Women experiencing severe hunger are twice as likely to get HIV as other women
28 September 2022
Analysis from sub-Saharan Africa finds a direct link between food insecurity and HIV risk for women, but this link is not found for men
A direct link between food insecurity and HIV has been found among women in sub-Saharan Africa. This confirms previous research showing links between hunger, sexual risk-taking and HIV.
What is the research about?
To assess the link between HIV and food insecurity (not having enough food to eat), researchers assessed national household surveys on HIV that were done in Zambia, Eswatini, Lesotho, Uganda, Tanzania and Namibia between 2016 and 2017.
The surveys included 112,955 people (ages 15–59). In them, people were asked about a range of topics, including sexual behaviour, access to HIV services, their households, their income and resources, and their access to food. They were also tested for HIV. The large number of people surveyed and the topics covered made them an ideal source for researchers to use to assess whether food insecurity affects HIV risk.
Why is this research important?
Climate change is having a huge impact on the world, and Africa is experiencing some of the worst effects. Cyclones, flooding, drought and temperature extremes are likely to get worse in the coming years.
Climate crises affect food production and supply, which means more and more people are experiencing hunger. Other crises, such as ongoing conflicts and the COVID-19 pandemic, have been adding to the disruption in food supplies. Understanding how food insecurity affects people’s HIV risk is becoming increasingly important.
What did they find out?
Around one quarter (24%) of households had gone without food at least once in the past month. Around 10% had experienced severe food insecurity (having no food to eat three or more times in the past month).
Women experiencing severe food insecurity were two times more at risk of HIV as other women. The link between being food insecure and HIV risk was not present for men.
Poorer households headed by women were much more likely to experience severe food shortages than other households. Women headed up between 27% and 55% of households in the countries assessed.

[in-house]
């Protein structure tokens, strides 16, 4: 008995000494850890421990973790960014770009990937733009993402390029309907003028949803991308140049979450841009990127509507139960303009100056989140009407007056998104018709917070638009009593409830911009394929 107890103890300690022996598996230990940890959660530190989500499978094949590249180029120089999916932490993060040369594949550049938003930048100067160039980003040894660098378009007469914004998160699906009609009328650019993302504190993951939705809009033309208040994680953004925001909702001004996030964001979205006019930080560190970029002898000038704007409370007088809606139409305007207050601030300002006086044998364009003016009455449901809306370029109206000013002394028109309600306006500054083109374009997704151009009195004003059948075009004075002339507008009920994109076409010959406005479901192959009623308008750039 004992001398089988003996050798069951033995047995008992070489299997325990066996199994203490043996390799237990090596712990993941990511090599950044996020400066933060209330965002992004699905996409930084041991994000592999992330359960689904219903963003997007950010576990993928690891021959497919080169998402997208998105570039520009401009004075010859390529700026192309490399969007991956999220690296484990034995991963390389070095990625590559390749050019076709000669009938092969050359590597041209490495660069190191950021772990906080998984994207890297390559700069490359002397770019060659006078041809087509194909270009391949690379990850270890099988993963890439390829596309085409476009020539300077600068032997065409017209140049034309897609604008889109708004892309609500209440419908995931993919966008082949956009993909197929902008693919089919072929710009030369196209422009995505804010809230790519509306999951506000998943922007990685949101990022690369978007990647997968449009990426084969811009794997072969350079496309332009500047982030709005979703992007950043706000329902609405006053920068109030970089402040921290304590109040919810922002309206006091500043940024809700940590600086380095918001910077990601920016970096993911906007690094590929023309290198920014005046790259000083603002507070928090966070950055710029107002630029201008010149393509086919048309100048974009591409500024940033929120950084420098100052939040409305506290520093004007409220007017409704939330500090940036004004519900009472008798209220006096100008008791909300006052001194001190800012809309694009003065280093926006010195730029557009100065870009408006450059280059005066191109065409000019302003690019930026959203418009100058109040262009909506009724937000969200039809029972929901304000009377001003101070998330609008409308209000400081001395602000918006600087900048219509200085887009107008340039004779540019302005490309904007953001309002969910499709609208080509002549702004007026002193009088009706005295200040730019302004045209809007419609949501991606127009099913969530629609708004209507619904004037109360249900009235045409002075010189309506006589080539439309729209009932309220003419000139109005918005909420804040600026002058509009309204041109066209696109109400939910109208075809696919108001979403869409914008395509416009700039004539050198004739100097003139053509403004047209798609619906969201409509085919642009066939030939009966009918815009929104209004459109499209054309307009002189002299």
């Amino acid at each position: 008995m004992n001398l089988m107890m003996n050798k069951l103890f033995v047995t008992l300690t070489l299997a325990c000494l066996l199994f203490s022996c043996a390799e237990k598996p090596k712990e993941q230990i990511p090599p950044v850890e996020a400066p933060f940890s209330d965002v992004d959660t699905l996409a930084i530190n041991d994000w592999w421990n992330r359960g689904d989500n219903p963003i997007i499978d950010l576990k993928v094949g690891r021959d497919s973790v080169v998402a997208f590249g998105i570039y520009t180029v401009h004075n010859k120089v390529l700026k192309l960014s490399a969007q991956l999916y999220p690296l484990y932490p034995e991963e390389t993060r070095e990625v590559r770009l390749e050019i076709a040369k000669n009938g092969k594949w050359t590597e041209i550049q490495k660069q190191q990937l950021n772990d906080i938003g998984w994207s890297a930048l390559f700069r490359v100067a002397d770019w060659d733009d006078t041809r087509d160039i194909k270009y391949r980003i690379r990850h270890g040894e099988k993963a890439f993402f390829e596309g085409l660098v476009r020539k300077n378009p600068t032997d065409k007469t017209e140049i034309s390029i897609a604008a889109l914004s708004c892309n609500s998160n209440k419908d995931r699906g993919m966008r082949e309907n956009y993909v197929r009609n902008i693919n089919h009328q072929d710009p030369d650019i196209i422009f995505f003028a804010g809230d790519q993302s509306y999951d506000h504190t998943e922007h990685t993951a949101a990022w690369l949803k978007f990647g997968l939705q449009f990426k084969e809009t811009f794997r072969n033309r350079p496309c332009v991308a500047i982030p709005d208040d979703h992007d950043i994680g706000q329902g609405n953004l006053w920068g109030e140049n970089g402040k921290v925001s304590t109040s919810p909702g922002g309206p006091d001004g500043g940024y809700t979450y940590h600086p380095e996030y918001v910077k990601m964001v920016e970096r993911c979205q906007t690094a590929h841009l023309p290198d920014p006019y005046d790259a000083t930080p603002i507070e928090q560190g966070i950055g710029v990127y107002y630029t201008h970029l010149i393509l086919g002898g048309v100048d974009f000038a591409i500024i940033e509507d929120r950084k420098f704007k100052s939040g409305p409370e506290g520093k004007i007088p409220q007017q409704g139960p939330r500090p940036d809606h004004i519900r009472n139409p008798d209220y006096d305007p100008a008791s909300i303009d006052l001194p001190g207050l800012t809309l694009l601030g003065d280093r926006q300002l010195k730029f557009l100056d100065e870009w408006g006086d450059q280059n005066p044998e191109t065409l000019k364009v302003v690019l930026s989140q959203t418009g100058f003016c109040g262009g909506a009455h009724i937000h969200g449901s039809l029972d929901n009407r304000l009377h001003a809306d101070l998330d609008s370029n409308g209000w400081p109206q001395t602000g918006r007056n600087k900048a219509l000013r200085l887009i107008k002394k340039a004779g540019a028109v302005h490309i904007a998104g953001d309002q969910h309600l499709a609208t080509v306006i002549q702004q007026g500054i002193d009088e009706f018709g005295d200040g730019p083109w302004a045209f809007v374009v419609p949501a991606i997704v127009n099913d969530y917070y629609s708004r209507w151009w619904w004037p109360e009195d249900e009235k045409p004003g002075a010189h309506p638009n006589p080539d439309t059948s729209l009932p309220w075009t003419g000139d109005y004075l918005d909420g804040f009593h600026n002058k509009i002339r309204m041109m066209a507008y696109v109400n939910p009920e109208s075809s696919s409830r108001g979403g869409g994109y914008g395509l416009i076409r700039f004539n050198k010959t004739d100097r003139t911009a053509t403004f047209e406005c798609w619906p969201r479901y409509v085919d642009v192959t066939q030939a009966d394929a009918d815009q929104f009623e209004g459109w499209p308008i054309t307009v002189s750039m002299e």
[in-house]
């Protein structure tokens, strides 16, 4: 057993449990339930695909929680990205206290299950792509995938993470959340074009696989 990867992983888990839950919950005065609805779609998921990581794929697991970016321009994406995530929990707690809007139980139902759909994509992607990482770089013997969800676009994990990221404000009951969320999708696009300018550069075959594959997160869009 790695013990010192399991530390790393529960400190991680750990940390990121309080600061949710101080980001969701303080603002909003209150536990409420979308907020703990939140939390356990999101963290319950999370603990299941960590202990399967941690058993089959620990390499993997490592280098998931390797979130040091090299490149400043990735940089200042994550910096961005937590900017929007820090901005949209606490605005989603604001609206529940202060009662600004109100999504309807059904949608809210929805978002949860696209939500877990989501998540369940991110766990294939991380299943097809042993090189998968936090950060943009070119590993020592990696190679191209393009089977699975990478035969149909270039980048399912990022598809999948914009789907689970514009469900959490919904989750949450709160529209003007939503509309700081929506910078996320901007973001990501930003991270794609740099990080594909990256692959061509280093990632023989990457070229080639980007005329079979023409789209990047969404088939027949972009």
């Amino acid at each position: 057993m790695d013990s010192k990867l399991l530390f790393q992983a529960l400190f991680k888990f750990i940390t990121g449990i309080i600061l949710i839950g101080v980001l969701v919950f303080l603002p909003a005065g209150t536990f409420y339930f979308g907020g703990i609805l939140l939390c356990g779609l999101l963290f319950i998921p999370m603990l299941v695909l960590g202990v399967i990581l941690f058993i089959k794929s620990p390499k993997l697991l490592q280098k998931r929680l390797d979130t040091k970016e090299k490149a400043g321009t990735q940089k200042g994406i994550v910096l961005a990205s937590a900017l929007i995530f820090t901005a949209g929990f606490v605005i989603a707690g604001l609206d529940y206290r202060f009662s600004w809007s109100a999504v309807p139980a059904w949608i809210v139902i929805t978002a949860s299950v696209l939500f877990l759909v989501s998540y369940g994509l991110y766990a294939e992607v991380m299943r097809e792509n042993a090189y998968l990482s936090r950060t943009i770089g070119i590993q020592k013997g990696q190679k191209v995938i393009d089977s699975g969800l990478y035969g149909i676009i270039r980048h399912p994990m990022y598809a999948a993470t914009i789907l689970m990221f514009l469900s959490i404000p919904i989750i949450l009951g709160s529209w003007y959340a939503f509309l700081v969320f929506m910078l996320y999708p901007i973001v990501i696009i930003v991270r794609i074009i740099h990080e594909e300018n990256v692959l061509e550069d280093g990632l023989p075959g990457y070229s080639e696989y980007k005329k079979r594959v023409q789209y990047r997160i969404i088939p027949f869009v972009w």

In general, women in the countries assessed have less control over resources, such as land and employment, than men. This makes female-headed households more vulnerable to food insecurity but limited in ways to address it. One of the ways open to women in this situation is to have sex in exchange for material support.
This is reflected in the finding that women experiencing severe food insecurity were 28% more likely to have transactional sex. They were also more likely to have forced sex and sex before the age of 15. But they were less likely to be able to use a condom during sex. Among young women (ages 15-24), severe food insecurity was associated with having a partner that was 10 years older or more. Getting food support lowered women’s HIV risk by 64%.
What does this mean for HIV services?
The climate crisis and increasing food insecurity in Africa is likely to put more women at risk of getting HIV.
Providing food support to women in resource-poor, female-headed households is likely to be an effective HIV prevention strategy, as it may stop women having high-risk sex to get food.
Economic empowerment (providing support to help people gain an income, such as by learning a new skill or how to run a business) for female-headed households could also be effective. This could enable women to increase the resources available to them, which could help them avoid high-risk situations.
Food support and economic empowerment should be provided in ways that reach the women that need it the most, and in ways that fit into their lives. The most effective way to do this is to ensure women from female-headed households take part in designing, delivering and evaluating the support being provided.
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